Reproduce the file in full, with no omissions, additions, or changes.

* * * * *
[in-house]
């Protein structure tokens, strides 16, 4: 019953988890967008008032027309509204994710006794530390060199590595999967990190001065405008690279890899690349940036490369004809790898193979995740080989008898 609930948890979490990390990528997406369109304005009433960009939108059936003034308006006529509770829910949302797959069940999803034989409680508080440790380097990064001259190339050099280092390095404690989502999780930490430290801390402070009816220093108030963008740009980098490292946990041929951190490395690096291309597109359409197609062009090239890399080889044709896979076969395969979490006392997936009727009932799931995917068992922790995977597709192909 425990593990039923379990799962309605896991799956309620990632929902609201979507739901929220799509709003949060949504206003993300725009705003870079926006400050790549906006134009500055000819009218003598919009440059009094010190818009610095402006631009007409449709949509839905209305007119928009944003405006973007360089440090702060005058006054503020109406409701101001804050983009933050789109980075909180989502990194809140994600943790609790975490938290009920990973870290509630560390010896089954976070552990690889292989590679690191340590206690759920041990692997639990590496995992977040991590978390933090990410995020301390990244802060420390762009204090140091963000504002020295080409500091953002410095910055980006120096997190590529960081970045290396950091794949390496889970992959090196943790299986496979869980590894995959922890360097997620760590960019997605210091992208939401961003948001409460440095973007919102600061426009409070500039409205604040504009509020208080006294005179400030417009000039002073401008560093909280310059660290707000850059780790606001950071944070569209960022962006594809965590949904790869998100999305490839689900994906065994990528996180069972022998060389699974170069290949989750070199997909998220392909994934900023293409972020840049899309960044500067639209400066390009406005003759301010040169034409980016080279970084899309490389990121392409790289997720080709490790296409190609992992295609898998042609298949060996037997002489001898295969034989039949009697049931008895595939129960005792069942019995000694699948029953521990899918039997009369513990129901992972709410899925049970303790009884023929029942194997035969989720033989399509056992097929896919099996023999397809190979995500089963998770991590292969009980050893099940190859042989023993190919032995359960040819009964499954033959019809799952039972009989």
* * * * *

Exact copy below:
[in-house]
């Protein structure tokens, strides 16, 4: 019953988890967008008032027309509204994710006794530390060199590595999967990190001065405008690279890899690349940036490369004809790898193979995740080989008898 609930948890979490990390990528997406369109304005009433960009939108059936003034308006006529509770829910949302797959069940999803034989409680508080440790380097990064001259190339050099280092390095404690989502999780930490430290801390402070009816220093108030963008740009980098490292946990041929951190490395690096291309597109359409197609062009090239890399080889044709896979076969395969979490006392997936009727009932799931995917068992922790995977597709192909 425990593990039923379990799962309605896991799956309620990632929902609201979507739901929220799509709003949060949504206003993300725009705003870079926006400050790549906006134009500055000819009218003598919009440059009094010190818009610095402006631009007409449709949509839905209305007119928009944003405006973007360089440090702060005058006054503020109406409701101001804050983009933050789109980075909180989502990194809140994600943790609790975490938290009920990973870290509630560390010896089954976070552990690889292989590679690191340590206690759920041990692997639990590496995992977040991590978390933090990410995020301390990244802060420390762009204090140091963000504002020295080409500091953002410095910055980006120096997190590529960081970045290396950091794949390496889970992959090196943790299986496979869980590894995959922890360097997620760590960019997605210091992208939401961003948001409460440095973007919102600061426009409070500039409205604040504009509020208080006294005179400030417009000039002073401008560093909280310059660290707000850059780790606001950071944070569209960022962006594809965590949904790869998100999305490839689900994906065994990528996180069972022998060389699974170069290949989750070199997909998220392909994934900023293409972020840049899309960044500067639209400066390009406005003759301010040169034409980016080279970084899309490389990121392409790289997720080709490790296409190609992992295609898998042609298949060996037997002489001898295969034989039949009697049931008895595939129960005792069942019995000694699948029953521990899918039997009369513990129901992972709410899925049970303790009884023929029942194997035969989720033989399509056992097929896919099996023999397809190979995500089963998770991590292969009980050893099940190859042989023993190919032995359960040819009964499954033959019809799952039972009989």